It is the ability to teach which comes first because without that nothing happens. And, that ability includes inspiring her students to consider the classroom a stage. The classroom IS a stage. The mirror IS the audience.

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Very good question, dancerbabe82. For me, it depends whether we're talking Directors of Dance - i.e. at a Vocational School - or Teachers. IMHO, I think it's better if a Director of Dance has been a professional dancer, as they have an insight into company life, what company directors are looking for, etc. Hopefully this may help them somewhat in the selection process (for Upper School, certainly), and help the school foster links between the school and companies.

 

In a Dance Teacher, I would look for someone hands on, who has the "people skills" to teach anyone from 3 upwards at an appropriate level, and who is skilled at breaking down each exercise into its component parts. I also think a good teacher explains WHY an exercise is done, and can motivate students, give praise as well as correction, and get the best out of each student.

 

I've seen teachers who have been professional dancers and teachers who haven't, and there are good and bad in both. So for me, teaching skills are more important than a teacher's background. But in Directors of Dance, there is probably benefit for both school and students if the D.O.D. has danced professionally. In my humble opinion, obviously!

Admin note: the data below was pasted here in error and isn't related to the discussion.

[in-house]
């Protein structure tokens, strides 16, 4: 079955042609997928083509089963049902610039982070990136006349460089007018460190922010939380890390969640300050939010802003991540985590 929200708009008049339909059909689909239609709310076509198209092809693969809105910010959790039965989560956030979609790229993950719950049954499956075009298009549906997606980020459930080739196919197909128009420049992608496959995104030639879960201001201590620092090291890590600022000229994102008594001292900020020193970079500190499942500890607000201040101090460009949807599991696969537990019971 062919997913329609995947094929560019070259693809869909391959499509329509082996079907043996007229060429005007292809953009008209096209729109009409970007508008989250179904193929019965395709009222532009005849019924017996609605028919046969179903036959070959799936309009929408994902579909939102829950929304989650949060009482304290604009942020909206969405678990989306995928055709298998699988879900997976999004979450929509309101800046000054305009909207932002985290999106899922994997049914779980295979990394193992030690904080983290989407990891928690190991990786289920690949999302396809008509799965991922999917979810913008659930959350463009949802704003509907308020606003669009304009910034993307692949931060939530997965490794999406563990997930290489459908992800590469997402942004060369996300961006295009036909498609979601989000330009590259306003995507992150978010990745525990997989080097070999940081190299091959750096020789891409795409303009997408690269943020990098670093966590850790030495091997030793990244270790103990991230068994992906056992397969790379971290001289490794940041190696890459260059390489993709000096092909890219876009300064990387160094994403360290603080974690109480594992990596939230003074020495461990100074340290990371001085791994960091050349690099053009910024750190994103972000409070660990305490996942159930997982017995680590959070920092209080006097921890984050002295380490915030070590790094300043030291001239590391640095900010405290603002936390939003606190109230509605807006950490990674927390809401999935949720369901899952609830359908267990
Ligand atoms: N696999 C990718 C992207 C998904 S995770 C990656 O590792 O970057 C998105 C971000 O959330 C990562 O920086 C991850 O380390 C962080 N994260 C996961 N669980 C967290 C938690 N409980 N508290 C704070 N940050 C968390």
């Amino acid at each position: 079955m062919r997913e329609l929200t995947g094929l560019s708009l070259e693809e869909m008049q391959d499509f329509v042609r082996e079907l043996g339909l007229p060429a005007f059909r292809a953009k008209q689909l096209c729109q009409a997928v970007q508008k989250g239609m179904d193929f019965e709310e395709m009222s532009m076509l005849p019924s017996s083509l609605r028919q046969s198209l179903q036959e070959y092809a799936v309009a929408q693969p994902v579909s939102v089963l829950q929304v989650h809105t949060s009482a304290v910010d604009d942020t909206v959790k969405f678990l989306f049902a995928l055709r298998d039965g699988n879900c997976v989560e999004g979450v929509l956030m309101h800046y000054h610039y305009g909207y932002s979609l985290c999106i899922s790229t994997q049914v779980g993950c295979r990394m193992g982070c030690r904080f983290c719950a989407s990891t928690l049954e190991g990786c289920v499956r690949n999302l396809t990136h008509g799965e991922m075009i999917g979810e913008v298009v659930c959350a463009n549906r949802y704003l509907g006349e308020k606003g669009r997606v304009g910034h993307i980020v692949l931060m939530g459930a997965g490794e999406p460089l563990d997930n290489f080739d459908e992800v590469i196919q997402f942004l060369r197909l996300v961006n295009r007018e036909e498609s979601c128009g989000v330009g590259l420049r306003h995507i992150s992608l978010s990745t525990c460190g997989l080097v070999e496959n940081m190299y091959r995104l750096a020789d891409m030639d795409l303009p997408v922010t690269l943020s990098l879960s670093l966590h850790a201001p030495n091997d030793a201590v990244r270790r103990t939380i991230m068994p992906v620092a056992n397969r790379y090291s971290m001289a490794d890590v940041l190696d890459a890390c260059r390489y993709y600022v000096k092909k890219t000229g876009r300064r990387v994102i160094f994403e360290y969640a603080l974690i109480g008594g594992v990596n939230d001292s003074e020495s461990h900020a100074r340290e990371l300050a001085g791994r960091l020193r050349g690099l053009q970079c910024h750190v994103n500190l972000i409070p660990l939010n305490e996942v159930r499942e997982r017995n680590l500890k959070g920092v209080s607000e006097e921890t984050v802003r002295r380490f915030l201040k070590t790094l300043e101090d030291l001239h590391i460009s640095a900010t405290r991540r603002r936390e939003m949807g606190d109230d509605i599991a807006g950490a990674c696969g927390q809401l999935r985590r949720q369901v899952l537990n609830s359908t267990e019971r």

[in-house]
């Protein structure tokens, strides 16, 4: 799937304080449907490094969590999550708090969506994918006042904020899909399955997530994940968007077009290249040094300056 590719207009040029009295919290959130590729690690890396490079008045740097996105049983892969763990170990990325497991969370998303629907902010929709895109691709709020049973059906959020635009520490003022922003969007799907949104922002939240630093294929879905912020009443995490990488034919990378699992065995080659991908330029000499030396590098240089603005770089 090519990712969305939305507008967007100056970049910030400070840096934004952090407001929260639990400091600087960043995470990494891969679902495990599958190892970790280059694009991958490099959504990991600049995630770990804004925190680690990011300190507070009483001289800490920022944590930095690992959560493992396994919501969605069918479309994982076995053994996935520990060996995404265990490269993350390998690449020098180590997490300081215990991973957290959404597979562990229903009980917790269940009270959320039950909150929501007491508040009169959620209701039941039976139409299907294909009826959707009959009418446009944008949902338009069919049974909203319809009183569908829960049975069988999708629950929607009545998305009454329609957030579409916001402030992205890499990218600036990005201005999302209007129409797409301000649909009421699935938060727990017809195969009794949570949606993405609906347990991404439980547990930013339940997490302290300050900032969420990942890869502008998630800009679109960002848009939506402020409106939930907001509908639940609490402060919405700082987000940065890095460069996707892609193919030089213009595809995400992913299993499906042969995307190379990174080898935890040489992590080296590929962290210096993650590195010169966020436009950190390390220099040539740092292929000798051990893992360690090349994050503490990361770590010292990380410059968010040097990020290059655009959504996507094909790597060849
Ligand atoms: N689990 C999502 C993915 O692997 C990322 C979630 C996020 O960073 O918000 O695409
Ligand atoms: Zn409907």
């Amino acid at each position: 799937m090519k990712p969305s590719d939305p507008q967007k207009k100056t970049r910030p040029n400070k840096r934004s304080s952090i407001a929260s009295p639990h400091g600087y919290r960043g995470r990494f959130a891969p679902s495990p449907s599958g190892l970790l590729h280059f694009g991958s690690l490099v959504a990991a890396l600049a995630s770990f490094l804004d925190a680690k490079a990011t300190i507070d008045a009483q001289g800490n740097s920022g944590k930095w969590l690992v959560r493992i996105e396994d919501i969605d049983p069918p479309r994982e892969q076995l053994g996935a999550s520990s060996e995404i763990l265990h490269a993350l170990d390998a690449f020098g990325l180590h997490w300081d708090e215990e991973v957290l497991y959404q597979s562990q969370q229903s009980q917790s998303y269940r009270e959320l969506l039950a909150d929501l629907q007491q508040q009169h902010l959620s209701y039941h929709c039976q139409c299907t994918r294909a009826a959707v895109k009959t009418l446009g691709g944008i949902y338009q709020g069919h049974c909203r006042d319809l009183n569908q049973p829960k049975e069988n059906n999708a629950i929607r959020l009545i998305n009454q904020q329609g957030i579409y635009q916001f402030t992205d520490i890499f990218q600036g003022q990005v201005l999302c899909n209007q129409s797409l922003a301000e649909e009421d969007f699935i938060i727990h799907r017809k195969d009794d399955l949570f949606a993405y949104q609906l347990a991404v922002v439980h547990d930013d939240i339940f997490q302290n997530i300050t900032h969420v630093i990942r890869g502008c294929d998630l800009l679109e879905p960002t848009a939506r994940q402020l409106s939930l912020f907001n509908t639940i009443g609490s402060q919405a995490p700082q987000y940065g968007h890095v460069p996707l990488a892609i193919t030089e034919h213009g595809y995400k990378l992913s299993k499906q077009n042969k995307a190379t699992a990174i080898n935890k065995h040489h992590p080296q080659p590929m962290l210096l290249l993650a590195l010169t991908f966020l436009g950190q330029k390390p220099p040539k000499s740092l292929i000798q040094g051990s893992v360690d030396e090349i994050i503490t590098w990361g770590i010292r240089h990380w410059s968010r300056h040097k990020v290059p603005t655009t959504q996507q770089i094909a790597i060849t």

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My DD recently changed dance schools which was included in a discussion on another thread so I do not want to repeat my reasons for this again! :-)

My DD's first teacher never worked as a professional dancer but was put through her teaching exams by another dance school. She is a very good teacher and at the end of the day she transformed my dd from a hyperactive 6 year old to a dancer . However, whilst she gets excellent exam results, with hindsight I can see she had no experience or understanding about auditions and was unable to prepare or support my DD with this. She lacks "contacts" and it was left to me to research and apply for EYB, additional associate schemes and eventually the CAT scheme my dd attends now. In 9 years since the school has been running not one pupil has gone on to have a professional career in any dance genre.

My DD's new ballet teacher was a professional dancer with ENB, I have no idea if my dd will get the same exam results as she has done previously (probably not as she has switched from IDTA to RAD vocational anyway) but dd is loving her new classes with this teacher. She has a working knowledge of the industry and has already made suggestions and given advice to my DD regarding this. She runs additional vocational classes in addition to the syllabus classes because of her understanding of the standard that is required. I think your ideal teacher is someone who has the teaching skills but also the knowledge of the industry and how to best support those children with talent. :-)

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What I would look for is sound teaching of technique but above all a passion for dance and an ability to fire this is in their students and encourage them to be the best possible dancer they can. My son was fortunate enough to study under Anatole Grigoriev, a wonderful and inspirational teacher and my granddaughter has been fortunate to find an equally wonderful teacher who is a constant source of inspiration to her.

Edited by akh